The sight of this luscious, succulent, and juicy fruit is enough to get you salivating, if you wander around the groceries, or fruit stalls during the overbearingly scorching summer days of May/June. The temptation to indulge in one can be ‘oh-so-irresistible’. The ‘king of fruits’ occupies pride of place in the baskets of vendors, and lure customers to indulge in its deliciousness. No wonder we have a special tooth reserved just to slurp, gulp, and slobber over this intoxicating fruit – the Mango.
Our infatuation for aap is something that is deep-rooted in our heritage. In Hindu mythology, it is believed that when Lord Shiva and Parvati came from the celestial heavens, they missed this heavenly fruit so much that Parvati requested Shiva to create a mango tree by his divine power. He fulfilled her desire and thus mangoes flourished for all people. That love for this fruit still holds strong. Pay a visit to the Kalimati or Kuleshwor vegetable and fruit markets and you would see people flocking by the dozens to buy the golden fruit at some form of discounted price.
Native to India and Burma, the fruit finds mention in the ancient Sanskrit literature, for example in Valmiki’s Rama-yana. The mango was also the fruit of the kings in ancient India, where princes used to pride themselves on the possession of large mango gardens. Persian traders took the fruit to the Middle East while the Portuguese brought it to Europe and the New World. Over 500 varieties of the mango in various shapes and sizes exists today, with over 750 hybrid selections having been perfected over the years. In Nepal, the Terai regions of Siraha, Sarlahi, Mahottari, Sunsari, Jhapa, Kap-ilavastu, and Morang are fertile breeding grounds. Some hilly districts like Kavre and Dhading also produce this fruit, totaling Nepal’s production to more than 140,000 megaton last year alone.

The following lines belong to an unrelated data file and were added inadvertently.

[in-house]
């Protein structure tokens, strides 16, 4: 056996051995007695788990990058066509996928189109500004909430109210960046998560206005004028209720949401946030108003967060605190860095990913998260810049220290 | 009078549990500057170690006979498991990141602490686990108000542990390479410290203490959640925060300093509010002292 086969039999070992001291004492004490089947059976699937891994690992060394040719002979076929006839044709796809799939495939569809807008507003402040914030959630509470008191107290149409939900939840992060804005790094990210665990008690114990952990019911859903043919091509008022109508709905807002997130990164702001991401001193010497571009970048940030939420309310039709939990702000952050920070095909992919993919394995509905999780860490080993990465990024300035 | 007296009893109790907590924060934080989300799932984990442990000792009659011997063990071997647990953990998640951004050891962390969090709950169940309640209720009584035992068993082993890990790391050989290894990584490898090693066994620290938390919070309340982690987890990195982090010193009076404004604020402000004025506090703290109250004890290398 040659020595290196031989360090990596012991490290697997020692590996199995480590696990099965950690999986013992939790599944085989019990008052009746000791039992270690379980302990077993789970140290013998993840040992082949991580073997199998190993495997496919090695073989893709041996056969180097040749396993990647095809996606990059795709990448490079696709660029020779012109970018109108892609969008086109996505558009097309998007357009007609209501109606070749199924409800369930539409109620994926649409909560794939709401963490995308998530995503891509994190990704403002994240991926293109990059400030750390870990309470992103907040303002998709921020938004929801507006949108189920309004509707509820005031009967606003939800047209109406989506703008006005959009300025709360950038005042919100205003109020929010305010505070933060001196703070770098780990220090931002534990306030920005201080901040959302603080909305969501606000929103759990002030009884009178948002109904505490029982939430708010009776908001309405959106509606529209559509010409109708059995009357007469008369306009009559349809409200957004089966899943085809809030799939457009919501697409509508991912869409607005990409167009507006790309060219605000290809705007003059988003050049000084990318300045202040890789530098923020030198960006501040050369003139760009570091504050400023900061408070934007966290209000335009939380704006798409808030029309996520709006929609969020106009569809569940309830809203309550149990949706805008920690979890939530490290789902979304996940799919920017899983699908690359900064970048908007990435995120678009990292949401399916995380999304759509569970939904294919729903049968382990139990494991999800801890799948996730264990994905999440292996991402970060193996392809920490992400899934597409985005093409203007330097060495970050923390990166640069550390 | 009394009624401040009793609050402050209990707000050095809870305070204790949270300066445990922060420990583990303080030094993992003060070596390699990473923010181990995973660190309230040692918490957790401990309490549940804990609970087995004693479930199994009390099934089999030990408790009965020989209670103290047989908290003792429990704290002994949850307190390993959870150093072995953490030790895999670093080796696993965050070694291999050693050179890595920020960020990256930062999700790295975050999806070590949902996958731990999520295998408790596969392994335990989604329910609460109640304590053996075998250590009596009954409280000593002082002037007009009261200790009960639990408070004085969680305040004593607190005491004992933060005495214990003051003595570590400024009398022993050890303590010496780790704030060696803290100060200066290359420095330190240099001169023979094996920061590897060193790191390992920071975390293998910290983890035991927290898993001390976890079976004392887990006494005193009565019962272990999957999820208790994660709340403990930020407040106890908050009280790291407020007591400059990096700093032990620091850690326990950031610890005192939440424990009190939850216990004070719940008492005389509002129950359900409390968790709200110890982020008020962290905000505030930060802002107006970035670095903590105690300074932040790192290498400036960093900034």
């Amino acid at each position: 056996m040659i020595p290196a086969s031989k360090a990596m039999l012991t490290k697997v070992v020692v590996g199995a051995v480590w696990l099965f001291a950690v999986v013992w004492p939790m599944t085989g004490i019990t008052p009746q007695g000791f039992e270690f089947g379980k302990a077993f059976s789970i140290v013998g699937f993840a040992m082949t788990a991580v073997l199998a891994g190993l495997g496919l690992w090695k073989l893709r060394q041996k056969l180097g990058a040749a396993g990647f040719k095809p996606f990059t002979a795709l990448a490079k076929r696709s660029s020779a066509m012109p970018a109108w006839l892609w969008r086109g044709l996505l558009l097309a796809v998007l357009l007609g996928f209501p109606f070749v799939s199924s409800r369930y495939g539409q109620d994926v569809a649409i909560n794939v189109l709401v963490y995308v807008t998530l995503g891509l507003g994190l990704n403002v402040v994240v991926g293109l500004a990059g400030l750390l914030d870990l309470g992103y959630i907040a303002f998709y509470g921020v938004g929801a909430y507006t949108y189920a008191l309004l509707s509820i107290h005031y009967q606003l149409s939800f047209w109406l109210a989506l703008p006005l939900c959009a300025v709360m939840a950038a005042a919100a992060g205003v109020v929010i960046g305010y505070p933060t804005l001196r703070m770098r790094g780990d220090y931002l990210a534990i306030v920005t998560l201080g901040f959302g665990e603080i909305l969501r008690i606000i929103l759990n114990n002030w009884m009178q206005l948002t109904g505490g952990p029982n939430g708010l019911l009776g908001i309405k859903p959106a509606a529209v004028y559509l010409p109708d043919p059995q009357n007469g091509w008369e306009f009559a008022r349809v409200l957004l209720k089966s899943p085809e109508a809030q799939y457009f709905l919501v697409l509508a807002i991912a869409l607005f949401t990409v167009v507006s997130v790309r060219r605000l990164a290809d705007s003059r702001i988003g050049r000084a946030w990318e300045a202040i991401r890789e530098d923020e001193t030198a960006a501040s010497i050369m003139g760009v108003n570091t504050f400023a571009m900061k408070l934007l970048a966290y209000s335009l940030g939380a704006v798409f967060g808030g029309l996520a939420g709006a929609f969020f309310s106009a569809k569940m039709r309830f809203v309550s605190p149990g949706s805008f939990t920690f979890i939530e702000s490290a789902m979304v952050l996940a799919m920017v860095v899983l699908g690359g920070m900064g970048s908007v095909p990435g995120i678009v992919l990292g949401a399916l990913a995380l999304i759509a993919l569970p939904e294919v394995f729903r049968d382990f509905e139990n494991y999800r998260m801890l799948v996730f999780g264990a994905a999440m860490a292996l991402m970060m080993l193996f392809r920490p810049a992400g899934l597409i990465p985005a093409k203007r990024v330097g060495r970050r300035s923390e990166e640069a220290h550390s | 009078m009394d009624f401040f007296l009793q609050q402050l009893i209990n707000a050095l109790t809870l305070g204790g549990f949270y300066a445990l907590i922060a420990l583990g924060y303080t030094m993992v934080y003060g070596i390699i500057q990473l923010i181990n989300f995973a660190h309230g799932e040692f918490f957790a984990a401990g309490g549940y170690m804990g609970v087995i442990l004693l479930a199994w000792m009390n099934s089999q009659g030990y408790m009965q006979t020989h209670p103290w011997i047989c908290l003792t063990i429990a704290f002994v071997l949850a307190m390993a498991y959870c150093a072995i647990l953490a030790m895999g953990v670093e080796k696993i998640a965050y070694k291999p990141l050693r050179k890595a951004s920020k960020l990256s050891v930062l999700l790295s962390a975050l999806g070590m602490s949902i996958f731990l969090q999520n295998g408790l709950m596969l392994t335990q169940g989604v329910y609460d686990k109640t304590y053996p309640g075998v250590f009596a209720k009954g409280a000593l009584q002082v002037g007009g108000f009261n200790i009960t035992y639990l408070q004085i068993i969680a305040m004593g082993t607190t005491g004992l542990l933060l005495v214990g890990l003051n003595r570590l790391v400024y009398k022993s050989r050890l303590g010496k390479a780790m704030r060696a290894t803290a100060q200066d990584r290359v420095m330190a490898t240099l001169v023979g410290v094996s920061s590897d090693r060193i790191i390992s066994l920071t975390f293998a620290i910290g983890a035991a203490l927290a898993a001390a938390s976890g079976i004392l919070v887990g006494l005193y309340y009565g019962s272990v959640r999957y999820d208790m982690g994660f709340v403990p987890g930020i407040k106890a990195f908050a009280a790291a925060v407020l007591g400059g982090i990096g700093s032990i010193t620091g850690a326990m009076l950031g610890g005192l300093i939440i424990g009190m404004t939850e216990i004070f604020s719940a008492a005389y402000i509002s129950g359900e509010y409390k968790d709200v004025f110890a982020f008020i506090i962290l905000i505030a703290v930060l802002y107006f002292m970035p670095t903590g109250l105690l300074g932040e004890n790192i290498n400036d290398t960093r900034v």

There are many types of mangoes avail-able in the market. From the exotic Rajapuri to the home-grown Supariya, mangoes come in all shapes, sizes, and color. Some of the famous ones found in Nepal include:
Alphonso - Produced during the mid-season, these mangoes are of the highest quality, and are equally expensive. They are used especially for canning, or pulping, and are mainly exported.
Bombay Yellow - This is another high quality mango which can be found abundantly in the Nepali markets. They are bright yellow-orange in color and are produced between the early seasons of February - April.
Maldaha - These have a rich and fleshy texture, and are found during the early monsoon months of April-June. Because of its wide availability and sweet-ness, this type is the most common.
Dussehri - This variety is grown in the northern part of India and is one of the best varieties imported to Ne-pal. The fruit size is small to medium, is elongated, and is mostly yellow in color. Their flesh is fibreless and this variety is available in the months of June-August.
Mangoes have a wide variation in their form, size, and quality. They come in round, oval, oblong, or somewhat kidney-shaped forms and range from 3 to 10 inches in length and weigh around 1.5-2.8 kilograms. Most are rich in taste, sweet and are pleasantly fragrant. Their fl esh ranges from light or dark green, to pale-yellow and deep-orange when ripe. They might not be your daily dietary option because of their 15% sugar content, but they do have loads of Vitamin A, B, and C, and other minerals benefi cial for health. In various parts of Nepal, mangoes are used for their medicinal qualities. They are beneficial as kidney tonics and cure for headaches. Bark of the mango tree is used for strengthening the nervous and blood systems, ridding the body of toxins and treating anaemia. Dried mango flowers are used to cure dysentery, diarrhoea and inflammation of the urinary tract. Also, crushed mango seeds are used to clot bleeding.
Mangoes have been a part of our culture for centuries. Described deservedly as the “Fruit of the Gods”, mangoes are without a doubt, the perennial favorites among all other fruits.